This color study for The Fireman by Norman Rockwell (1894-1978) sold for $216,000 (est. $50,000/100,000). The 14"x 11" oil on paperboard was sold along with a photograph of the sitter, Howard Lewis.
The inscription on the Rockwell photograph says, “To Howard Lewis/ the fireman who came to my rescue/ sincerely/ Norman/ Rockwell.” Rockwell should have put the word fireman in quotes. Lewis was a publishing executive, who at the artist’s request posed in a period firefighter’s uniform for the portrait that became a 1944 cover for the Saturday Evening Post. Schinto photo.
If you don’t recognize this Venice scene, that’s because it is a rear view of Saint Mark’s Square. Titled Close of Day, the 22" x 36" oil on canvas was signed, inscribed, and dated (“1909”) by American artist Walter F. Lansil (1846-1925). The painting sold to a phone bidder for $10,200 (est. $2500/3500). Another Venice view by Lansil, Along the Riva, a 21½" x 29" oil on canvas (not shown), went to an Internet bidder for $4920 on the same estimate.
This 17th-century inscribed Scottish silver quaich (good word to remember for your next Scrabble game) sold to a phone bidder for $18,000 (est. $3000/5000). It is 5½" tall and weighs 4 oz.
This circa 1850 Chinese carved rhinoceros horn on a carved wood stand sold for $114,000 (est. $25,000/50,000). The horn is 23" tall; the stand, 15½". The combined weight is nearly four pounds. A similar horn is in the collection of the Winterthur Museum in Wilmington, Delaware. It can be viewed on its Web site (http://museumcollection.winterthur.org); search for “rhinoceros horn on stand.”
The top lot of the jewelry section of the sale, this natural pearl necklace achieved $46,125 (est. $5000/7000). Its length is 28"; its natural pearl count is 144 (out of 145); its clasp is white gold.
Sketch of a Child, 25" x 19½", oil on canvas, sold for $24,000 (est. $500/1000). It was attributed to Federico Barocci (1526/28-1612).
This pair of Chinese cloisonné cranes, 16½" tall, sold for $24,000 (est. $1500/2500). The carved rhinoceros horn came from the same family.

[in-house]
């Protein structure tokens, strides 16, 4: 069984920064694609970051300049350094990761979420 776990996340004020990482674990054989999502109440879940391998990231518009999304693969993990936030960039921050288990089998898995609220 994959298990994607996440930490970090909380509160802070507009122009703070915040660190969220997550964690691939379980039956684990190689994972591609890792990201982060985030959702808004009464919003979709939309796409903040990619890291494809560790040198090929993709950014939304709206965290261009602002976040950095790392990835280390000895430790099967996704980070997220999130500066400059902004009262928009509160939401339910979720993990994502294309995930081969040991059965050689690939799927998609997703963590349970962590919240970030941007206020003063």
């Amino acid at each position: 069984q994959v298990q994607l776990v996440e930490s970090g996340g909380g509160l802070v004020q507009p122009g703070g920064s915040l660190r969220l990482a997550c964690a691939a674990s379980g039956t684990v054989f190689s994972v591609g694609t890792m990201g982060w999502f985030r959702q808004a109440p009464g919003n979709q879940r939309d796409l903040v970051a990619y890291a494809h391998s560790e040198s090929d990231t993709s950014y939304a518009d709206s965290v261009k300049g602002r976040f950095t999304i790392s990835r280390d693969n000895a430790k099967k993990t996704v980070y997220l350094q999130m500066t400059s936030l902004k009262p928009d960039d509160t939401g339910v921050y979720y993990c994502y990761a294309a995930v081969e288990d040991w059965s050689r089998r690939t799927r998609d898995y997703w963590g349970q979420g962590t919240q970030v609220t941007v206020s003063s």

This 21" fan painted in ink and colored wash on gold-flecked paper with landscape decoration, seals, and an inscription sold for $18,000 (est. $1000/3000). It was cataloged as “Yao Yun-Tsai,” and its provenance was a New York City estate. The inscription’s translation, which came with the consignment, said, “On the birthday of flowers (12th day of the 2nd moon) of the year Hsin-wei, I painted this Spring scene of the south.”
This Chinese silk embroidered robe, with no other information about it in the catalog, sold for $27,675 (est. $800/1200) to an Internet bidder, who must have known exactly what it was.
This first octavo edition of John James Audubon’s The Birds of America, published by J.B. Chevalier in 1840-44, sold to a phone bidder for $54,000 (est. $25,000/35,000). The provenance was Roland Thaxter (1858-1932), a 19th-century American botanist, then by descent to Celia Thaxter Hubbard (d. 2013), a painter and gallery owner, who lived in Cambridge, Massachusetts.
Grogan & Company, Dedham, Massachusetts
Photos courtesy Grogan
It was déjà vu at Grogan & Company’s sale on February 23 in Dedham, Massachusetts, when a color study in oil on paperboard of The Fireman by Norman Rockwell went up. Just 16 days earlier, on February 7 in Boston, Skinner sold a charcoal on paper study for the very same portrait.
The Rockwell study sketch at Skinner, which brought $104,550 (including buyer’s premium and a little over twice the high estimate), came from a private Massachusetts collection. Grogan’s example, which sold for $216,000 (again, a little over twice the high estimate) came from the family of the sitter, Howard Lewis, who worked for the New York publishing house Dodd, Mead & Company. Neither consignor knew that the other was going to auction, but Rockwell prices being what they have been lately, it’s not surprising that each was inspired to give the market a try.
According to the family members who consigned their Rockwell illustration to Grogan, the artist met Lewis while trying to find the perfect sitter for a firefighter portrait he had in mind to paint. It had been inspired by an antique gilt frame he had found in a junk shop. The frame was carved with axes, hoses, ladders, and other firefighting symbols. On Rockwell’s invitation, Lewis went to the artist’s studio where he donned a turn-of-the-century firefighter’s uniform. Rockwell took his photograph and worked from that. In thanks, Rockwell gave Lewis the oil study and the photo, and the two were sold in one lot to someone chief auctioneer and auction house president Michael B. Grogan identified only as “a collector.” He was underbid by two other collectors, one of whom had bought Rockwell’s fireman at Skinner, Grogan said.